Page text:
Producers targeting the liquids-rich stacked pay zones in the emerging Central Northern Oklahoma Woodford (CNOW) play have a new gathering and processing system coming their way.
Tall Oak Midstream LLC said Wednesday it plans to build a system to serve producers targeting the Mississippian Lime, Woodford Shale and Cleveland formations.
The Tall Oak CNOW system is to be anchored by a long-term acreage dedication from American Energy-Woodford LLC (AEW), an affiliate of American Energy Partners LP (AEPLP). The dedication spans an area of about one million acres that covers all previously undedicated acreage in Payne County and portions of Creek, Logan, Lincoln, Noble and Pawnee counties in Oklahoma. AEW contributed its existing 60 miles of gathering lines in exchange for a minority interest in the new system. The producer has an option to increase its nonoperating interest to up to 50% in the system.
AEPLP, which was formed by former Chesapeake Energy Corp. CEO Aubrey McClendon, is credited with naming the CNOW play (see Shale Daily, April 11). It is seen by producers there — such as Devon Energy Corp., Newfield Exploration Co., Continental Resources Inc., SandRidge Energy Inc. and Gastar Inc. — as holding much promise. The CNOW formation also is known as the “STACK,” the name coined by Newfield Exploration Co., and Continental’s “SCOOP,” the South Central Oklahoma Oil Province (see Shale Daily, Feb. 25).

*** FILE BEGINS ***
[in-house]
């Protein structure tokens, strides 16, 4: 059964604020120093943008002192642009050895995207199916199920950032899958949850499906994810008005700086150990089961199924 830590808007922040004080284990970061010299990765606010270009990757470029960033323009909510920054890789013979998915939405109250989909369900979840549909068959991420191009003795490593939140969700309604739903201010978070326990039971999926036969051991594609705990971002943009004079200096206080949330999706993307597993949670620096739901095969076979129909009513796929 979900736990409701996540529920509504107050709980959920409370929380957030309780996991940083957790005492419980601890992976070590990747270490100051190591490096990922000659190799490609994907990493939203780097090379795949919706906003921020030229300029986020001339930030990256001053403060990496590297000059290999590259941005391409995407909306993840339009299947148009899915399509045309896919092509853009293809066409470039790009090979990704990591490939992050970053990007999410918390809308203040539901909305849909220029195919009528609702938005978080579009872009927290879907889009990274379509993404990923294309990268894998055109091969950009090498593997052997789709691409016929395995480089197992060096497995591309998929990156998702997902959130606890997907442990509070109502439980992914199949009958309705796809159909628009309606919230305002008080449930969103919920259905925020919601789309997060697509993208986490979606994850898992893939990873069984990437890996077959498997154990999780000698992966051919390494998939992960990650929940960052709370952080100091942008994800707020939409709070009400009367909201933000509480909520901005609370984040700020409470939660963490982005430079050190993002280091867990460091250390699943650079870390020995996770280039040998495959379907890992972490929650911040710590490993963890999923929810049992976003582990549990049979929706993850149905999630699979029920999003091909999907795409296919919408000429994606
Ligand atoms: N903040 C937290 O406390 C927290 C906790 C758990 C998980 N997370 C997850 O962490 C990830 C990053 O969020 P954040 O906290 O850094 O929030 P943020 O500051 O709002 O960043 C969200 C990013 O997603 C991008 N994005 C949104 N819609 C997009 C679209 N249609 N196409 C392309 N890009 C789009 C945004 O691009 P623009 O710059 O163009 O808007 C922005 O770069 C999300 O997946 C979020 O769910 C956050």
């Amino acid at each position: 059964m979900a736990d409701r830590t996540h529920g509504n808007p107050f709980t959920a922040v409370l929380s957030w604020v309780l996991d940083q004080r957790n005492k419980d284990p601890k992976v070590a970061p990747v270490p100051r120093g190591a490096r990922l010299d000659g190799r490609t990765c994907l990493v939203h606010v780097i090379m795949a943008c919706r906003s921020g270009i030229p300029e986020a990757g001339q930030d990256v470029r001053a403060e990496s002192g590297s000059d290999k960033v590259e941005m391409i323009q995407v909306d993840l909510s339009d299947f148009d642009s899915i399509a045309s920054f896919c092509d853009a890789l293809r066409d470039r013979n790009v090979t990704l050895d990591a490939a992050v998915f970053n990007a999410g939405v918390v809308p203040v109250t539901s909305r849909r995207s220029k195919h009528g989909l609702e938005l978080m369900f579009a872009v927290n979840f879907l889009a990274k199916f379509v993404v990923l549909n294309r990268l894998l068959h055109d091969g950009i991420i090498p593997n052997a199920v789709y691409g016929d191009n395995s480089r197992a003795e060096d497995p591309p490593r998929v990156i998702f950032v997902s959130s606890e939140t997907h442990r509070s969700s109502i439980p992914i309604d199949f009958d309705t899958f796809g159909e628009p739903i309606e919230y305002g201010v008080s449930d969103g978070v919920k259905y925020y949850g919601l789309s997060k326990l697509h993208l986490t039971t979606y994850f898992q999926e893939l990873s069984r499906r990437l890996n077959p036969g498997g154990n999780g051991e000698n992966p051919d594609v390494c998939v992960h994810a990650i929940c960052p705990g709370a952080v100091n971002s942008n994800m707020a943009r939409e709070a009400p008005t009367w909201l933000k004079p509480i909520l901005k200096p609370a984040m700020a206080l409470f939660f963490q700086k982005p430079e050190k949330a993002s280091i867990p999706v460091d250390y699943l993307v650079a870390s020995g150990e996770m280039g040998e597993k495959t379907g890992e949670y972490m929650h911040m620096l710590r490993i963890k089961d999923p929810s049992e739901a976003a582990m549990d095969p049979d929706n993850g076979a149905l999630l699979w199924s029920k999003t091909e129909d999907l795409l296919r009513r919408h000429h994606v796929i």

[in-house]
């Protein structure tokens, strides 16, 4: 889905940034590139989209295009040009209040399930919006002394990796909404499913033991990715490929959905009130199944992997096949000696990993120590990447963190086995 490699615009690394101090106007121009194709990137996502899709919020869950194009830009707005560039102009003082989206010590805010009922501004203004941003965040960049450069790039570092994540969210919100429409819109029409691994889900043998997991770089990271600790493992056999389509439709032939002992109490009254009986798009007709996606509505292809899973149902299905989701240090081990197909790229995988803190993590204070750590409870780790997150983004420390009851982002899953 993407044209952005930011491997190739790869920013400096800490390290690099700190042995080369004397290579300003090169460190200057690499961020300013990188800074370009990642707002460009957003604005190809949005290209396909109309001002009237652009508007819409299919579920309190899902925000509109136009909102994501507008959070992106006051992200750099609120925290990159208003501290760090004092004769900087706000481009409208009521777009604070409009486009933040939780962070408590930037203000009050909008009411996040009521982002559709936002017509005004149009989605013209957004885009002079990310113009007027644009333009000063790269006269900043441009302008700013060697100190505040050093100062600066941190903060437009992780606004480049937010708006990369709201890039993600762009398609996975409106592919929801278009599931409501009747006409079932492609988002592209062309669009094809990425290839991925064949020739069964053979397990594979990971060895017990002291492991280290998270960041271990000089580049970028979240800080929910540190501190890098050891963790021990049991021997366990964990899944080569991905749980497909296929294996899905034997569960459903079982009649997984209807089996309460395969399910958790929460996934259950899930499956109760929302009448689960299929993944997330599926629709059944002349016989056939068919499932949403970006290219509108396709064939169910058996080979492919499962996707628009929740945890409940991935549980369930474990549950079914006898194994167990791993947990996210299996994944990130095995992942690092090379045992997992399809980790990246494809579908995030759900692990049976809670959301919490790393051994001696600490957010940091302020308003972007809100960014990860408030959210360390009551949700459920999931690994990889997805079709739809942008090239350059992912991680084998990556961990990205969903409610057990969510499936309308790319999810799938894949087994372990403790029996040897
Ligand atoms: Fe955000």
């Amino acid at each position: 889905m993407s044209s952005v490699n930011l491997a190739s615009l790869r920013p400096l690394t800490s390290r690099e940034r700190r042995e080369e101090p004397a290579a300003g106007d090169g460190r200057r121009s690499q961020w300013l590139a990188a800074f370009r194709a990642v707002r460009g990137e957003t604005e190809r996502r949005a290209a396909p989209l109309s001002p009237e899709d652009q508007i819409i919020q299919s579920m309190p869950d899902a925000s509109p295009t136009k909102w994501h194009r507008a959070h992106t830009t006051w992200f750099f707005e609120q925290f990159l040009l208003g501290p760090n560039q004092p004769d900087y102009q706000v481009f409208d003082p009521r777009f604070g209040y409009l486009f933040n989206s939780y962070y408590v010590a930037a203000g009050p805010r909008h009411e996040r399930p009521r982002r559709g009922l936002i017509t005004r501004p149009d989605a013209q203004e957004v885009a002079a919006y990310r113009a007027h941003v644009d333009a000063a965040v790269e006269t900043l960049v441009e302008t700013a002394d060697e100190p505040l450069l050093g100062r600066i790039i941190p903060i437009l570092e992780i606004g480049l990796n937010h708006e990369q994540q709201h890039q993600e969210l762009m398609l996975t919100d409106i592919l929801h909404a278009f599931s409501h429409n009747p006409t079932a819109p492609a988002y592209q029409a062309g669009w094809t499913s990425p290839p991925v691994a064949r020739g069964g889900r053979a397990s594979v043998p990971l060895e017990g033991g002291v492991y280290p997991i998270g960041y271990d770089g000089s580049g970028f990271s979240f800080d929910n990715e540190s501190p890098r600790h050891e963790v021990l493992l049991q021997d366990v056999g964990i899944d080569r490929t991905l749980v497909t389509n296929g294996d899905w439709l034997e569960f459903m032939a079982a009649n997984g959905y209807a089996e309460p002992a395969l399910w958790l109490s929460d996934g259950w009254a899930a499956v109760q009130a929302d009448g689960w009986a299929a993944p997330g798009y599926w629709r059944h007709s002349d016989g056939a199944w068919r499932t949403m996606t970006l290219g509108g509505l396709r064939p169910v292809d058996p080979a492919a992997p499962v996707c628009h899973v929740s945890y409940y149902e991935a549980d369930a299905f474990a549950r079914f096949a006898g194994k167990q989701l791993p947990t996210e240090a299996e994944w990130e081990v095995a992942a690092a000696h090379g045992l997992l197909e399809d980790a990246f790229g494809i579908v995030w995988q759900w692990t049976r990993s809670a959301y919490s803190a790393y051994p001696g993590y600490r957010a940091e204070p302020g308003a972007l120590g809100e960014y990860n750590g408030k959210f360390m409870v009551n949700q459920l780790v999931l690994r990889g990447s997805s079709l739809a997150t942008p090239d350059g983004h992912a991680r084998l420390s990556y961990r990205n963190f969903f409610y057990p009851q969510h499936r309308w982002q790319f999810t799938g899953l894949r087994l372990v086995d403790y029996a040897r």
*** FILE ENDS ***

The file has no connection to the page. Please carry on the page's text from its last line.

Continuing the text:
“It’s a very exciting time to be working in the Midcontinent,” said Tall Oak CEO Ryan Lewellyn. “Drilling and production schedules continue to climb, and the long-term outlook for the CNOW play is very positive. We are excited about this opportunity and focused on providing AEW and other producers in the area a near-term solution with reliable access to multiple markets.”
The initial CNOW system is to include a 250-mile, low-pressure gathering system with multiple compression sites and a cryogenic processing plant in Payne County. The plant, known as Battle Ridge, is expected to be in service in December with an initial capacity of 75 MMcf/d. It would include nitrogen rejection capabilities.
“The Battle Ridge facility is large enough to accommodate planned expansions, which are expected to bring processing capacity to 300 MMcf/d as customer demand increases,” said Tall Oak’s Carlos Evans, chief commercial officer.
The CNOW system would provide direct access to downstream markets such as Southern Star Central Gas Pipeline and Enable Gas Transmission for residue gas.
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